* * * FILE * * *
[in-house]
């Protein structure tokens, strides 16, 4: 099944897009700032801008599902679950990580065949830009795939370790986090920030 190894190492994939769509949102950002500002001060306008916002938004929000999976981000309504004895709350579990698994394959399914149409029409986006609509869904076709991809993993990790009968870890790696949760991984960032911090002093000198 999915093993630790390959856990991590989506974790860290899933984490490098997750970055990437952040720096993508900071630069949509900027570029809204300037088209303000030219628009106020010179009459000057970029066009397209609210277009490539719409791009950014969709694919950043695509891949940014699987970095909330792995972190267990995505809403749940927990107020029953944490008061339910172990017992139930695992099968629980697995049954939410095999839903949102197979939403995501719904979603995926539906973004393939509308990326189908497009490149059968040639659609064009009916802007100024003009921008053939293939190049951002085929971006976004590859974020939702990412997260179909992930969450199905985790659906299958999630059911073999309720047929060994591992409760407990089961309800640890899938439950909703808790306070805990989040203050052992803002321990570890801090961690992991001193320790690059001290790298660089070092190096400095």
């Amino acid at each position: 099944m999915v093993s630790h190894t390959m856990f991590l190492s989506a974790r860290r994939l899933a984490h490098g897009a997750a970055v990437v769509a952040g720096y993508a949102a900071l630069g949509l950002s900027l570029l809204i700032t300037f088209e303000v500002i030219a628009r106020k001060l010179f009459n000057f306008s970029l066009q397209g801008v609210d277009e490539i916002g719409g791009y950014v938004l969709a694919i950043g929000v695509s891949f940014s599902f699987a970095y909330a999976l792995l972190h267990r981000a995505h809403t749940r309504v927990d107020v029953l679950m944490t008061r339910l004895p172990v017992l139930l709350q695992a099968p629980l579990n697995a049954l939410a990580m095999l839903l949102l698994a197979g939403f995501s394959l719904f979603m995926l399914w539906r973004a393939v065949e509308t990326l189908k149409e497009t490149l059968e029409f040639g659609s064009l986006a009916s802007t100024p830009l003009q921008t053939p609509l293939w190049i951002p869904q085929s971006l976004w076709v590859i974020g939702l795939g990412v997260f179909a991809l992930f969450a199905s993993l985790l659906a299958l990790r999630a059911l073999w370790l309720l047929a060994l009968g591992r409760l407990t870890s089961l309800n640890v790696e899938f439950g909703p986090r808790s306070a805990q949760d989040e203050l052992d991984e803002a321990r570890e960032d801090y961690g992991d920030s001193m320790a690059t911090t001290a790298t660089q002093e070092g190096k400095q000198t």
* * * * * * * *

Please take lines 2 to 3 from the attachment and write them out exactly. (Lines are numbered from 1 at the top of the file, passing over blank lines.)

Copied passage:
């Protein structure tokens, strides 16, 4: 099944897009700032801008599902679950990580065949830009795939370790986090920030 190894190492994939769509949102950002500002001060306008916002938004929000999976981000309504004895709350579990698994394959399914149409029409986006609509869904076709991809993993990790009968870890790696949760991984960032911090002093000198 999915093993630790390959856990991590989506974790860290899933984490490098997750970055990437952040720096993508900071630069949509900027570029809204300037088209303000030219628009106020010179009459000057970029066009397209609210277009490539719409791009950014969709694919950043695509891949940014699987970095909330792995972190267990995505809403749940927990107020029953944490008061339910172990017992139930695992099968629980697995049954939410095999839903949102197979939403995501719904979603995926539906973004393939509308990326189908497009490149059968040639659609064009009916802007100024003009921008053939293939190049951002085929971006976004590859974020939702990412997260179909992930969450199905985790659906299958999630059911073999309720047929060994591992409760407990089961309800640890899938439950909703808790306070805990989040203050052992803002321990570890801090961690992991001193320790690059001290790298660089070092190096400095």
């Amino acid at each position: 099944m999915v093993s630790h190894t390959m856990f991590l190492s989506a974790r860290r994939l899933a984490h490098g897009a997750a970055v990437v769509a952040g720096y993508a949102a900071l630069g949509l950002s900027l570029l809204i700032t300037f088209e303000v500002i030219a628009r106020k001060l010179f009459n000057f306008s970029l066009q397209g801008v609210d277009e490539i916002g719409g791009y950014v938004l969709a694919i950043g929000v695509s891949f940014s599902f699987a970095y909330a999976l792995l972190h267990r981000a995505h809403t749940r309504v927990d107020v029953l679950m944490t008061r339910l004895p172990v017992l139930l709350q695992a099968p629980l579990n697995a049954l939410a990580m095999l839903l949102l698994a197979g939403f995501s394959l719904f979603m995926l399914w539906r973004a393939v065949e509308t990326l189908k149409e497009t490149l059968e029409f040639g659609s064009l986006a009916s802007t100024p830009l003009q921008t053939p609509l293939w190049i951002p869904q085929s971006l976004w076709v590859i974020g939702l795939g990412v997260f179909a991809l992930f969450a199905s993993l985790l659906a299958l990790r999630a059911l073999w370790l309720l047929a060994l009968g591992r409760l407990t870890s089961l309800n640890v790696e899938f439950g909703p986090r808790s306070a805990q949760d989040e203050l052992d991984e803002a321990r570890e960032d801090y961690g992991d920030s001193m320790a690059t911090t001290a790298t660089q002093e070092g190096k400095q000198t």